Mad Men

I’m watching the pilot of Mad Men as I write this and all I can think is…yes, he’s ruggedly handsome, and yes, he has a way with words, but god, Don Draper’s a bit of an idiot. He pointlessly takes offense at a woman-a Client– simply because he can’t bring his head around to the fact that she wants her store to appeal to a different clientele than it currently does, and because she doesn’t want them to just push out some tired old spiel (although he does reverse course, later). He rejects what is now seen to be perfectly good advertising strategy… I don’t even know why, maybe because of the source (a woman) or because it’s counterintuitive and “intellectual”. But then, what we see is… everyone else is the same way! He manages to work well with the tobacco company executives who come from the same background and with the same prejudices that he has. And since signaling common values is more effective and simpler than breakout theories, it still..works for him. This is a rather rushed hypothesis- it’s quite likely that I change my mind once I’ve watched more. And of course, he’s a very interesting character, not just a bluff stereotype- that much I can tell even from this much, even though his apparently Dark Mysterious Past is barely hinted.

Also, god, Christina Hendricks has... so many things going for her.

I realize that this show is meant to be satire and social commentary rather than a model of a society to emulate, but I can’t help thinking that this is a show that’s very prone to Misaimed Fandom, and that really does seem to be the case. Subtlety is one thing, but maybe they should make their position a little more clear. I also realize that if I watch it the way I watch most TV series that I find interesting- I went through House episodes at the rate of 6 a day back in the summer after my second year- there is a serious risk of me taking up chain smoking.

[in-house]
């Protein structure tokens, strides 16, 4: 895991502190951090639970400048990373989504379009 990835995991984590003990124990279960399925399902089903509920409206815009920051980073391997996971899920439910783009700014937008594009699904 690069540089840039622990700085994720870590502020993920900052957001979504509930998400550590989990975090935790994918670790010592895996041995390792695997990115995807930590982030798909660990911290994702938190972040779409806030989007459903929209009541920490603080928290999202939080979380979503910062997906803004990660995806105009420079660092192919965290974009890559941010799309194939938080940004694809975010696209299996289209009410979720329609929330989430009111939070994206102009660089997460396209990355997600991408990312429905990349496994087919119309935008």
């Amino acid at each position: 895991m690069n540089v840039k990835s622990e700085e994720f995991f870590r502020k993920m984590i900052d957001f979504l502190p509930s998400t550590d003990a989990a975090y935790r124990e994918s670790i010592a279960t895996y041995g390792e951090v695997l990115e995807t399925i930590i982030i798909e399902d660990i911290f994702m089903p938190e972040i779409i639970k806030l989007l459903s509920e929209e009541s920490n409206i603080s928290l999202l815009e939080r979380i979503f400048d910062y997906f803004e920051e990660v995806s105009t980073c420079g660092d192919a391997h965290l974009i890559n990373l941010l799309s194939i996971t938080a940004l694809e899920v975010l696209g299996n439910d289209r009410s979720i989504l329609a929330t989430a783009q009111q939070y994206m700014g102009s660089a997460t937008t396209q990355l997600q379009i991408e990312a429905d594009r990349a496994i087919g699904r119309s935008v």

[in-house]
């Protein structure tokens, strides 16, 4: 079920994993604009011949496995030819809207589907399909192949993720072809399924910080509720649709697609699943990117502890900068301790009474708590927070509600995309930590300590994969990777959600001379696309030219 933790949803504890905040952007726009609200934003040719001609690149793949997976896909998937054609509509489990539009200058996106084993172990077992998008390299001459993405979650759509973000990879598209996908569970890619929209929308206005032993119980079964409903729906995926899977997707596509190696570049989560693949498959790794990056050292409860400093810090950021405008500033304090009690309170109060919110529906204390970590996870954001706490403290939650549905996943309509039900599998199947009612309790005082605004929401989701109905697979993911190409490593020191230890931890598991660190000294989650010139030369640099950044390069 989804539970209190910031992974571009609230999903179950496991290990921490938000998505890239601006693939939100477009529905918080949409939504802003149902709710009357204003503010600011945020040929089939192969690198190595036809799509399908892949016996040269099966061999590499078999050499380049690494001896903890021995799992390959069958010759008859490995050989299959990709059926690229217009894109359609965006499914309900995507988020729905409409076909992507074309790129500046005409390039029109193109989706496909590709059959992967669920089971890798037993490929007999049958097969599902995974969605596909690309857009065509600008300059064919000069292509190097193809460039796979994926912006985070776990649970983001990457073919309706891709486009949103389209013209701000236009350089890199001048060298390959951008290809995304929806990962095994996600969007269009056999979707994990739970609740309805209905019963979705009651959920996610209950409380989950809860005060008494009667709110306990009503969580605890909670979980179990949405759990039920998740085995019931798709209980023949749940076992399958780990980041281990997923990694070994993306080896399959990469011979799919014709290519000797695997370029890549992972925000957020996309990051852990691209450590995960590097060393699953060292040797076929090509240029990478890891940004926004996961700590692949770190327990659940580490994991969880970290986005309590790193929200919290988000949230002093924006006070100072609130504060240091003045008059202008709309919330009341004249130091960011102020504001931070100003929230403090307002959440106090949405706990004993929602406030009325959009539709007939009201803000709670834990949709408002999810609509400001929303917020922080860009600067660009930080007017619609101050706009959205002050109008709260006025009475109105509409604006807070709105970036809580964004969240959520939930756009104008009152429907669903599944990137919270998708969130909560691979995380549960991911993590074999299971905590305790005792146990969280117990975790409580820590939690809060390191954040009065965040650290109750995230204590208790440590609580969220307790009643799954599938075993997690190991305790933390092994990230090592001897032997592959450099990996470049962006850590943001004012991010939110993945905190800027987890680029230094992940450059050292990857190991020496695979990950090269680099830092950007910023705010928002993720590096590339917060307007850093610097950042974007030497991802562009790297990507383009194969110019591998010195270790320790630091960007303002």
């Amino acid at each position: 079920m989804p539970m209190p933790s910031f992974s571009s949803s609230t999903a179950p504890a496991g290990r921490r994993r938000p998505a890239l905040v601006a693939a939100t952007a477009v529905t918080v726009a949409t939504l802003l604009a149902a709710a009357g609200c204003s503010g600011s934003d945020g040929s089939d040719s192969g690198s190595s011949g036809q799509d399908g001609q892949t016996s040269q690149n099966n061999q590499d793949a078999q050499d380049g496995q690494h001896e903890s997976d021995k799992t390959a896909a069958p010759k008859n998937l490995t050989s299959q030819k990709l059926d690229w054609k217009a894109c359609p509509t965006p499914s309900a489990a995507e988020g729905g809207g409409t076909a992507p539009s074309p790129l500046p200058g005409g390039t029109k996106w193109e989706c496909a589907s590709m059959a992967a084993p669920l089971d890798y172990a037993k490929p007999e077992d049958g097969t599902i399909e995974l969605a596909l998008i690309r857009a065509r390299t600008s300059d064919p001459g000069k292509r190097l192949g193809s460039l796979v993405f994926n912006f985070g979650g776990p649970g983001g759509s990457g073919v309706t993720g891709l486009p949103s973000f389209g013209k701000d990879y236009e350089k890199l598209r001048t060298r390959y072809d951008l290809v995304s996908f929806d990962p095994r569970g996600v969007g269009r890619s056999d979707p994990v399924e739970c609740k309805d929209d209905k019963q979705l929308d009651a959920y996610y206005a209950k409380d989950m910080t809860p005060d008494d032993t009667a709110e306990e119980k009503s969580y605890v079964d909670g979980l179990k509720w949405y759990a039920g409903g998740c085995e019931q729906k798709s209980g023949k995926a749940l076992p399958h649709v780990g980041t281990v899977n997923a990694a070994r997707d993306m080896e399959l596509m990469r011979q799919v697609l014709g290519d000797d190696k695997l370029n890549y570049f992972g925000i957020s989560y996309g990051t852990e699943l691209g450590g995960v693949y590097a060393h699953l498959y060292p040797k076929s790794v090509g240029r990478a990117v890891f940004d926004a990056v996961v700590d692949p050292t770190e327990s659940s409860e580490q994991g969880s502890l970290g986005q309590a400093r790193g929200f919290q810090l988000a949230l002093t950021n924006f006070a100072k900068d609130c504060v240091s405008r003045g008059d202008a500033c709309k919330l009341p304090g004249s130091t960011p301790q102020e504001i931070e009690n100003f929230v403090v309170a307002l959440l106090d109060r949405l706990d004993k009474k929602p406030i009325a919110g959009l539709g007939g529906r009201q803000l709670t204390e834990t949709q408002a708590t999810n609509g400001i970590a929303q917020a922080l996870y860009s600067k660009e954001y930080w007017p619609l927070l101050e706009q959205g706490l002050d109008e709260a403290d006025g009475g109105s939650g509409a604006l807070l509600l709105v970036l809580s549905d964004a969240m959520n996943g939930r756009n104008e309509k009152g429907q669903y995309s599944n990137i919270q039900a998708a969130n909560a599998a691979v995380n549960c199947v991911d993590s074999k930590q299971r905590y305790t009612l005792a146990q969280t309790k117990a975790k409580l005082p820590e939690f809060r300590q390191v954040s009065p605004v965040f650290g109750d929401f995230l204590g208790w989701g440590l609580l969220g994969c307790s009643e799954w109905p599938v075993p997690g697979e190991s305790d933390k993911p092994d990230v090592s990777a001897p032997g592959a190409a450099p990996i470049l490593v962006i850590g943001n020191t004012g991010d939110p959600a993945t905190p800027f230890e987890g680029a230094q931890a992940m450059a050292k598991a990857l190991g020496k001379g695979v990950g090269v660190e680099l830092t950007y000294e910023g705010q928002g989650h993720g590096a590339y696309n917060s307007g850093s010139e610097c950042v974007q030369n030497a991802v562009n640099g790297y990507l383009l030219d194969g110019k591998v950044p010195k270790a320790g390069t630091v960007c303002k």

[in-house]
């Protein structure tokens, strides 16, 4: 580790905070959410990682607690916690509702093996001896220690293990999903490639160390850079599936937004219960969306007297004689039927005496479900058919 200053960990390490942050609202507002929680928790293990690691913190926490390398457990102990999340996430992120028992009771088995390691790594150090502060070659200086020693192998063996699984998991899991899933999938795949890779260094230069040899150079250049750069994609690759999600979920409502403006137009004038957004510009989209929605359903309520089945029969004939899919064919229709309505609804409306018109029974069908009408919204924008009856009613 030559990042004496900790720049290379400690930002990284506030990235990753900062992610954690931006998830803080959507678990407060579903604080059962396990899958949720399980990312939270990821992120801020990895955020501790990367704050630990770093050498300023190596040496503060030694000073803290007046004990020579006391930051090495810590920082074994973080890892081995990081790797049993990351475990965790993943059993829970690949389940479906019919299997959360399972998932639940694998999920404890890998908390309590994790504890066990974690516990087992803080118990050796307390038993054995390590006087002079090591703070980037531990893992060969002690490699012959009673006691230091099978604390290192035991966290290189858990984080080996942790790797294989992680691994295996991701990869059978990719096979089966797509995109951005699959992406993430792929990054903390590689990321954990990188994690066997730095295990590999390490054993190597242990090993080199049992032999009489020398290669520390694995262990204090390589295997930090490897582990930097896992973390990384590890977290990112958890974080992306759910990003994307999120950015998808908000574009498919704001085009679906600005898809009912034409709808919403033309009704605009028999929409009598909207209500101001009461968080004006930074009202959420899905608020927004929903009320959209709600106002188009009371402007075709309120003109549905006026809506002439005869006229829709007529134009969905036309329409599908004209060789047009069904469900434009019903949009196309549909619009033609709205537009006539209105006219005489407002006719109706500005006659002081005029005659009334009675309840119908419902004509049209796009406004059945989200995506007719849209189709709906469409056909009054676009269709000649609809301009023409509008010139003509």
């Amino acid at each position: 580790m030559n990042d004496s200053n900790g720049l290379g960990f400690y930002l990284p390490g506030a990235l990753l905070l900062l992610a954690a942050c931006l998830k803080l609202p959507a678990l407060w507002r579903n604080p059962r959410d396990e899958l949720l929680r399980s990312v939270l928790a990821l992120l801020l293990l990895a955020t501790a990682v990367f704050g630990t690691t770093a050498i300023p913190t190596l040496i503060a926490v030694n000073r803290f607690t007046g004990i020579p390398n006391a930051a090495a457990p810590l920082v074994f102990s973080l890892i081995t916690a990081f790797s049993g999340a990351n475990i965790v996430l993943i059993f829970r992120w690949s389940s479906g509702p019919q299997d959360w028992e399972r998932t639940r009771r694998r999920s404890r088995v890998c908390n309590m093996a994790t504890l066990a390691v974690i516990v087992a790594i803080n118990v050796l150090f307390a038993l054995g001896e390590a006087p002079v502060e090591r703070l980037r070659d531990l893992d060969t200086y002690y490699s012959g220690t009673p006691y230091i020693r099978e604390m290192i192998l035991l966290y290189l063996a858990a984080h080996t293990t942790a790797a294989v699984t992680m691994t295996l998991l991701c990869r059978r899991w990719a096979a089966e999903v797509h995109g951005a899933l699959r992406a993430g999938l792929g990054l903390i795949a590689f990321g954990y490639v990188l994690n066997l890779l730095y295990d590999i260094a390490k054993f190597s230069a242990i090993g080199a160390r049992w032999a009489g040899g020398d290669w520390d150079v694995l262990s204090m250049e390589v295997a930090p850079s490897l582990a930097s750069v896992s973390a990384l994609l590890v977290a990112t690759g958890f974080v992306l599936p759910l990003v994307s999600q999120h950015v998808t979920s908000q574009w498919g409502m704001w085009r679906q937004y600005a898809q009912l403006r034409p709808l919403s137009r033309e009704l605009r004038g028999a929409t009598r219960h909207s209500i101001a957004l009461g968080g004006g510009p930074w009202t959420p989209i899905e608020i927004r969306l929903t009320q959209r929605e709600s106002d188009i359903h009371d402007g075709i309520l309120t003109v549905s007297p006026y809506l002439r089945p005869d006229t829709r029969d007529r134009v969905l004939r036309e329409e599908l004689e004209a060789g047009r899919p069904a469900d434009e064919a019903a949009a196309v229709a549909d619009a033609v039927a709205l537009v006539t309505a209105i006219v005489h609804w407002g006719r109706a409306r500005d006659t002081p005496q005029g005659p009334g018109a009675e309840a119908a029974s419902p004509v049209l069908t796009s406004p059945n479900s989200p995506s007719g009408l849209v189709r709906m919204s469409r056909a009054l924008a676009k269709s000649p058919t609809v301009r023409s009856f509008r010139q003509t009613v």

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2 thoughts on “Mad Men

  1. You know, I don’t think it’s satire or social commentary. It’s more of a period piece than anything else. And Draper reacts the way he did because he was, well, sexist.

    That’s the underlying theme of the entire show, right? Face it, people were politically incorrect back in the 60s. Hence the excessive smoking and objectification of women.

    • Well, of course it’s a period piece, but from the way people talked about it I always got the feeling that it was meant to be something of a condemnation of the period, at least in some way. Although now I don’t remember why I thought that. Maybe it’s “just” a period piece, after all.

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